St. Francis’ Ark

The fourth of October is the feast of St. Francis of Assisi (1181-1226). The Church commemorates him already on the previous Sunday as one of the greatest saints, who gave human dignity and hope back to the poor, the dispossessed, the despised and the persecuted. In doing so, by the way, he supported alone the collapsing building of the Church – as Pope Innocent III saw in his dream, as seen in the Assisi fresco attributed to Giotto – thereby giving an example for the following centuries as to what should be done by him who does not want to abandon this permanently shaking building.

The weekend before the Feast of St. Francis, the Pope visited Georgia, where on the first day he and the Chaldean and Assyrian Christian refugees from Syria and Iraq prayed together. During a ceremony sung in the Chaldean and Aramaic languages, as reported in the Italian Franciscan publication San Francesco, he gave a homily referring to St. Francis:

“Our Lord Jesus! By Your glorious passion defeat the hardness of hearts fallen into the captivity of hatred and selfishness. By the power of Your resurrection liberate the victims of injustice and oppression. Through the fidelity of Your coming annihilate the culture of death, and shine on the victory of life. At the foot of Your cross unite the many innocent victims, the children, the elderly, the persecuted Christians. In the light of your Easter embrace those who are deeply wounded, who have suffered violence, who are deprived of their liberty and dignity. Show the strength of Your country to those who live in uncertainty, to the exiles, the refugees, to them who have lost their faith in life. Spread the shadow of Your cross on the peoples living in war, so they find their way to reconciliation, dialogue and forgiveness. Give the taste of the joy of Your resurrection to the nations annihilated by the bombs. Remove the destruction from Iraq and Syria. Unite under Your kingdom Your scattered sons. Support the Christians living in diaspora, and give them the unity of faith and love.”

In preparation for the feast, the Italian Franciscan province erected a monument in the middle of the large square before the Basilica of St. Francis in Assisi, as if in memory of the poor manger, which was set up for the first time by St. Francis in Greccio. The weathered boat, only seven meters long, landed on the shores of the infamous Lampedusa in southern Italy with nine refugees on board in March 2014. All nine survived the trip. They were lucky. On the same day, writes a signboard placed in the boat, another boat perished on the Aegean Sea with seven Syrian refugees on board, another one in the Gulf of Aden, with forty-two people fleeing the civil war in Yemen, and one on the Albert Lake with two hundred and fifty one people, including fifty-seven children, who tried to reach the Ugandan shore in flight from the war in Congo, which has killed so far five and a half million people:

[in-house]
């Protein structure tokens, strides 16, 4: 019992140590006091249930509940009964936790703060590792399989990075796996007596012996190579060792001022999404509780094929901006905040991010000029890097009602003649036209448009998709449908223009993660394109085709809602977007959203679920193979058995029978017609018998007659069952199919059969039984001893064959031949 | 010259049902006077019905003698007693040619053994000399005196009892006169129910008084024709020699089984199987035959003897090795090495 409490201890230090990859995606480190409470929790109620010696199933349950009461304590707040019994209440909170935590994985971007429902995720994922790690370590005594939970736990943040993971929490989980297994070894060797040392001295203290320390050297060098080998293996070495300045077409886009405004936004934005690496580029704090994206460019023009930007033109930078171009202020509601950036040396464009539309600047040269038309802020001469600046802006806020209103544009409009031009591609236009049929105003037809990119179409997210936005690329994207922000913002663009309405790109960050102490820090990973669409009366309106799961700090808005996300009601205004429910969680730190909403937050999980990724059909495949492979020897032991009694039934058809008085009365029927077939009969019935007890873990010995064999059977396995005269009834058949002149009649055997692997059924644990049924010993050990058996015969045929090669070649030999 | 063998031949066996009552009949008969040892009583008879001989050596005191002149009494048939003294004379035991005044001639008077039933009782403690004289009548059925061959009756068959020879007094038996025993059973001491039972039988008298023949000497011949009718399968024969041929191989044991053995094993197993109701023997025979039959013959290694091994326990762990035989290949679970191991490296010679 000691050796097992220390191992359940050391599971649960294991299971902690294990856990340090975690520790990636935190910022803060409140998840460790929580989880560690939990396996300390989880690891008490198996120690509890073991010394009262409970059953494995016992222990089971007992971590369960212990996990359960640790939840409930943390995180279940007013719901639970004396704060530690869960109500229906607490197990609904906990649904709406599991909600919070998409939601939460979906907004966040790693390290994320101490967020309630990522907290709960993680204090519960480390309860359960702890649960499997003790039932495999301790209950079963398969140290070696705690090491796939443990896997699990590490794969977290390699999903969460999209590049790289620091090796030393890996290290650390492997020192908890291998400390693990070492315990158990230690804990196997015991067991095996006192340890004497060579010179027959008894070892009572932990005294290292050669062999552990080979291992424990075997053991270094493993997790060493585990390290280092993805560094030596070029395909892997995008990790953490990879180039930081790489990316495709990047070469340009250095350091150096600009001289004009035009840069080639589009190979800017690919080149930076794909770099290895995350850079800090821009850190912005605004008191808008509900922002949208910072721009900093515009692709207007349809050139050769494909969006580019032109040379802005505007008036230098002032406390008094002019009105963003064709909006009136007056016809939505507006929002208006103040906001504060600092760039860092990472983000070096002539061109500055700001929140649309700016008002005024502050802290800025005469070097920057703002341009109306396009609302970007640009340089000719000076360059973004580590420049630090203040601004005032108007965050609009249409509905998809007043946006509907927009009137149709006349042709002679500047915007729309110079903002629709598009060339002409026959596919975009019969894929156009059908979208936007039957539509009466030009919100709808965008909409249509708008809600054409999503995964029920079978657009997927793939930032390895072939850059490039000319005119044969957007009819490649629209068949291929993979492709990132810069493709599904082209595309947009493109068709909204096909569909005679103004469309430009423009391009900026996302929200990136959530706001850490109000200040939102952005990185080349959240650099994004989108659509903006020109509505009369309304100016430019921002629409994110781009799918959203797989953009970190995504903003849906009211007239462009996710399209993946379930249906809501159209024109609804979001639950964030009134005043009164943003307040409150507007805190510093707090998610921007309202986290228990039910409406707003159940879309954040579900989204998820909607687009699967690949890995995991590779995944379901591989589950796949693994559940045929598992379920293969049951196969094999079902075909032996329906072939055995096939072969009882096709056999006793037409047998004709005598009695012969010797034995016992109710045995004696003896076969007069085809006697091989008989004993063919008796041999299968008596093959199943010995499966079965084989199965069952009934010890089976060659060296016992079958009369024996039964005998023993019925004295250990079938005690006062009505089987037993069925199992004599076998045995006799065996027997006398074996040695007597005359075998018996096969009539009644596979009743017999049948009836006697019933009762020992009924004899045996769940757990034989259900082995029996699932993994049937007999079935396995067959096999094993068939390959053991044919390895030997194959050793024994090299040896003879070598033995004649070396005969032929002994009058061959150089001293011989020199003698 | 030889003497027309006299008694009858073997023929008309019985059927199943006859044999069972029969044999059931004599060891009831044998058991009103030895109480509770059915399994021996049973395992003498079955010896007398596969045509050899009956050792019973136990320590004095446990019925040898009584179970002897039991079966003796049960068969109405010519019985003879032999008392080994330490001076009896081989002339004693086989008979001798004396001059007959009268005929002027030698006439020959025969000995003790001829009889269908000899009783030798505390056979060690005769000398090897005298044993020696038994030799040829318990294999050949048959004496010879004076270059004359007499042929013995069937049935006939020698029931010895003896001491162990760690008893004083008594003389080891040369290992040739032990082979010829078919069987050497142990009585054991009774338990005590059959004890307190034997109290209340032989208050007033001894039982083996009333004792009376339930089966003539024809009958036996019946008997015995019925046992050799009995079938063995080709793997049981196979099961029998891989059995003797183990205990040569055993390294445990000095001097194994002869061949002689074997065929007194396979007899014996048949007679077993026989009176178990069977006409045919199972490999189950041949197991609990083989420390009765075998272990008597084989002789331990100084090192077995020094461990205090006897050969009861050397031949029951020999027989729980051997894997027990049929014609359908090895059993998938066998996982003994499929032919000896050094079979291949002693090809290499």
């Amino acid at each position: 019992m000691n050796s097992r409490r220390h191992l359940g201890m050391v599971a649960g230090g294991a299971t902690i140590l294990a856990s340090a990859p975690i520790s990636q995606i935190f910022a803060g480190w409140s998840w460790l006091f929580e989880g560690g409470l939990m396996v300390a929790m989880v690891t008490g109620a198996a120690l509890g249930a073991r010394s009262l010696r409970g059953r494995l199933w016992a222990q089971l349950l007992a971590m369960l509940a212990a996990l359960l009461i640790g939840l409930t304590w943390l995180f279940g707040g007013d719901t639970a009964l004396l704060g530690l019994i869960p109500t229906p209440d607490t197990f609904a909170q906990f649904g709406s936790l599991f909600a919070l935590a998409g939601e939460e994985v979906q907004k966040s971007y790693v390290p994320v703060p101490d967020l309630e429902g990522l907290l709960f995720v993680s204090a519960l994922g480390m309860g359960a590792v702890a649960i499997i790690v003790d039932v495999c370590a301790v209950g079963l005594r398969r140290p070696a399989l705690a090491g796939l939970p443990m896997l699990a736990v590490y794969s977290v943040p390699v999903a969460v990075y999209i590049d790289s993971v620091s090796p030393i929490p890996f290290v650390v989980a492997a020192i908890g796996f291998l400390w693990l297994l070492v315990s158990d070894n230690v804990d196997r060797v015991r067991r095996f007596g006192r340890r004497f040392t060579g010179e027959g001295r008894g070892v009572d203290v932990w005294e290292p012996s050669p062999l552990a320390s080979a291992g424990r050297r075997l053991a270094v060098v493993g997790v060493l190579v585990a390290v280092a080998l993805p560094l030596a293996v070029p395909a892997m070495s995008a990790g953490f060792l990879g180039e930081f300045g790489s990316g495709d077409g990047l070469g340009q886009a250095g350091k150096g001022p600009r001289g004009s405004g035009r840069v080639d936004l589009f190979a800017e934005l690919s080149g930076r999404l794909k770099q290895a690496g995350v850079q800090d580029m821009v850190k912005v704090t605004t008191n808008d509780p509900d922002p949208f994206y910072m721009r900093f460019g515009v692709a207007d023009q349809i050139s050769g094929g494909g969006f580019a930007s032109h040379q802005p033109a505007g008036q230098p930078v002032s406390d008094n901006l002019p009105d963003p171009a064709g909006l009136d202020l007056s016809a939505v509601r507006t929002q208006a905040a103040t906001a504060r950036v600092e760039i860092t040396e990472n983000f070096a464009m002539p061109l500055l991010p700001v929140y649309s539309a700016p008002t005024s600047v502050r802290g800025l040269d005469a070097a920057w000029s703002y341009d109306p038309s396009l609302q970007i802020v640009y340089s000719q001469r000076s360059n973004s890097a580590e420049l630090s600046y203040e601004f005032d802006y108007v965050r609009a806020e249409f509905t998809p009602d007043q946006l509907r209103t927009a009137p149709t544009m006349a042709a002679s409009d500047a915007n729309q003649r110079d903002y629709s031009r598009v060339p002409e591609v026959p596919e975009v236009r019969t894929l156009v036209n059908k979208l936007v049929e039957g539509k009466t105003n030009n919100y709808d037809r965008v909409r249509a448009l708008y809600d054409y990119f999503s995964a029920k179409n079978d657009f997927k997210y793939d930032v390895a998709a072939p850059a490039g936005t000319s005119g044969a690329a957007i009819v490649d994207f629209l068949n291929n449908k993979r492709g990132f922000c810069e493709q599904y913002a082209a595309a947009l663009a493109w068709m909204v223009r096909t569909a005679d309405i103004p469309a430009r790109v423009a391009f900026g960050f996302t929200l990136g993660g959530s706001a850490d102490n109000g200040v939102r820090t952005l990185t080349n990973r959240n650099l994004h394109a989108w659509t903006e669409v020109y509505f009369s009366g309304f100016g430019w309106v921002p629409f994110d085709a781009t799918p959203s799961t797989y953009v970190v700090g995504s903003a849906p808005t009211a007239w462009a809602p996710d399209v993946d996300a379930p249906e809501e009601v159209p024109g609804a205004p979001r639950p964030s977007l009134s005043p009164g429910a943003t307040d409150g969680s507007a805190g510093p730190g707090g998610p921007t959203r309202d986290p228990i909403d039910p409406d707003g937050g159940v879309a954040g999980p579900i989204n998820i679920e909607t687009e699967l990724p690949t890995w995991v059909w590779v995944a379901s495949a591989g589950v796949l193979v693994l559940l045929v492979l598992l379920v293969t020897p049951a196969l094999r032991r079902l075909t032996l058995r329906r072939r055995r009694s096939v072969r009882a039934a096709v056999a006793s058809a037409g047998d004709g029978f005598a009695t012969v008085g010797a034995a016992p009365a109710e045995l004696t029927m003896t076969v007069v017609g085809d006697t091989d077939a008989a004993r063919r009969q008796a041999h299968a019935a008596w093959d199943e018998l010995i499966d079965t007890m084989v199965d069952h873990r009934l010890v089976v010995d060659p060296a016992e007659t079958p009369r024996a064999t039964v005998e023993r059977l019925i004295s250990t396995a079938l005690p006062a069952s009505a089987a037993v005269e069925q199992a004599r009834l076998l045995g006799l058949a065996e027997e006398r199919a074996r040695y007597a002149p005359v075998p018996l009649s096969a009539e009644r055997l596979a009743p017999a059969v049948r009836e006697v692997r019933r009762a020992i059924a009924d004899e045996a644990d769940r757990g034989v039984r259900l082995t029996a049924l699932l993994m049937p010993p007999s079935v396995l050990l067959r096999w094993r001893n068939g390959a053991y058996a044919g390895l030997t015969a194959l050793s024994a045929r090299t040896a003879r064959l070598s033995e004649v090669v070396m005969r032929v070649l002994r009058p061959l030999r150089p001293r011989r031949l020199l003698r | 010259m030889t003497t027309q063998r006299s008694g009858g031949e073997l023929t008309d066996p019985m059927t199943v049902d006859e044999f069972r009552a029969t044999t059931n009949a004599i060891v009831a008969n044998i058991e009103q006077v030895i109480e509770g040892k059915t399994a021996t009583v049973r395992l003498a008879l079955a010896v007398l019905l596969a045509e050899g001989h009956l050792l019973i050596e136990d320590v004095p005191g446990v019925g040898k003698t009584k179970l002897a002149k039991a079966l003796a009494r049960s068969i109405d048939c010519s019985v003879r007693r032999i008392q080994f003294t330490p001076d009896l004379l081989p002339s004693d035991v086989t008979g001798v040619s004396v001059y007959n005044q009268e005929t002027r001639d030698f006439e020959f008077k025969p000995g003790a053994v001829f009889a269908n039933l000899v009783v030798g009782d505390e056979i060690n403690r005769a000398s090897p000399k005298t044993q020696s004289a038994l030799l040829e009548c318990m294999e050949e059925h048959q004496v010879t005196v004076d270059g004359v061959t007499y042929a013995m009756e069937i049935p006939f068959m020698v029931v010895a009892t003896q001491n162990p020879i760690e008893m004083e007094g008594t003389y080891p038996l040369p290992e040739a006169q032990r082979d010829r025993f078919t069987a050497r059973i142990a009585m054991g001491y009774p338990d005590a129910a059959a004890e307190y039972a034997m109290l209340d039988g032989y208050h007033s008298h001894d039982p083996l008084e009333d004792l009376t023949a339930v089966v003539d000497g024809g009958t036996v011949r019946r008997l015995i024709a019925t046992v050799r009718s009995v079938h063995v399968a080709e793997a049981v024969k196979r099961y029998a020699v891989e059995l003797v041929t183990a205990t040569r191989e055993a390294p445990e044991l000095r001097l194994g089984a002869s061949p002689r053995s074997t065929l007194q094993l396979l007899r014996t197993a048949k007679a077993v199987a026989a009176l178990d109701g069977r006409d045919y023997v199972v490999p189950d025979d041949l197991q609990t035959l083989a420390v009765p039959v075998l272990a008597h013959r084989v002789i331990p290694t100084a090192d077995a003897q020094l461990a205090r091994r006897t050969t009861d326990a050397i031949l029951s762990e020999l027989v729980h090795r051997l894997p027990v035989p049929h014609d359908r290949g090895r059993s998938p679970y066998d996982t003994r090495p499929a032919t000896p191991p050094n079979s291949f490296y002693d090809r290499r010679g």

“This boat, set up in Assisi, in front of the Monastery of St. Francis, symbolizes all the other boats that safely reach the other shore and those that sink on the sea. It is an unnamed boat, which only carried nine refugees, but it symbolizes all the thousands of people who need help and who are in need of and entitled to international help. Jesus wants to be born in the darkness of this boat to bring us the light and peace.”

Andre, die das Land so sehr nicht liebten. Music: Zupfgeigenhans, text: Theodor Kramer, fleeing the Anschluss (1938)

Andre, die das Land so sehr nicht liebten
War’n von Anfang an gewillt zu geh’n
Ihnen – manche sind schon fort – ist besser
Ich doch müsste mit dem eig’nen Messer
Meine Wurzeln aus der Erde dreh’n
Others, who did not love this country as much
were willing to leave from the beginning.
Them – some have already left – it is easier,
but I had to unearth my roots
with my own knife from this soil.

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